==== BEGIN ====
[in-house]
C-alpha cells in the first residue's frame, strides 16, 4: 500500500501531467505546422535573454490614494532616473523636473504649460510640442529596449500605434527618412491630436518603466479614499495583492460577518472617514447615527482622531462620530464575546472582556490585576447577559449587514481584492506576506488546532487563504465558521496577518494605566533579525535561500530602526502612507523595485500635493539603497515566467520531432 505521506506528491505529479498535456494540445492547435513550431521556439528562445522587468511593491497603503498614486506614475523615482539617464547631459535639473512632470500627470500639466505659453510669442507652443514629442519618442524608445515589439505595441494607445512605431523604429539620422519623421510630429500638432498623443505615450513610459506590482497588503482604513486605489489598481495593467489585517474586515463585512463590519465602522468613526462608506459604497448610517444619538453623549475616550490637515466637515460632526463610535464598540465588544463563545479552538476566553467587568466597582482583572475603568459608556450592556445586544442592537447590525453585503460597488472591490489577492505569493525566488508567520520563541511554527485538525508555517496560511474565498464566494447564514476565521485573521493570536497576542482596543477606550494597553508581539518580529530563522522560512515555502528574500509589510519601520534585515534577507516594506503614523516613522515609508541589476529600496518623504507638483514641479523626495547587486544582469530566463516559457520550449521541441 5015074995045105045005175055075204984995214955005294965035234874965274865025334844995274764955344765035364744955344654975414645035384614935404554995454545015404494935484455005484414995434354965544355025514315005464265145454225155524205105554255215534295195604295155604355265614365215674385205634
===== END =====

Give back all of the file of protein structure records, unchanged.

[in-house]
C-alpha cells in the first residue's frame, strides 16, 4: 500500500501531467505546422535573454490614494532616473523636473504649460510640442529596449500605434527618412491630436518603466479614499495583492460577518472617514447615527482622531462620530464575546472582556490585576447577559449587514481584492506576506488546532487563504465558521496577518494605566533579525535561500530602526502612507523595485500635493539603497515566467520531432 505521506506528491505529479498535456494540445492547435513550431521556439528562445522587468511593491497603503498614486506614475523615482539617464547631459535639473512632470500627470500639466505659453510669442507652443514629442519618442524608445515589439505595441494607445512605431523604429539620422519623421510630429500638432498623443505615450513610459506590482497588503482604513486605489489598481495593467489585517474586515463585512463590519465602522468613526462608506459604497448610517444619538453623549475616550490637515466637515460632526463610535464598540465588544463563545479552538476566553467587568466597582482583572475603568459608556450592556445586544442592537447590525453585503460597488472591490489577492505569493525566488508567520520563541511554527485538525508555517496560511474565498464566494447564514476565521485573521493570536497576542482596543477606550494597553508581539518580529530563522522560512515555502528574500509589510519601520534585515534577507516594506503614523516613522515609508541589476529600496518623504507638483514641479523626495547587486544582469530566463516559457520550449521541441 5015074995045105045005175055075204984995214955005294965035234874965274865025334844995274764955344765035364744955344654975414645035384614935404554995454545015404494935484455005484414995434354965544355025514315005464265145454225155524205105554255215534295195604295155604355265614365215674385205634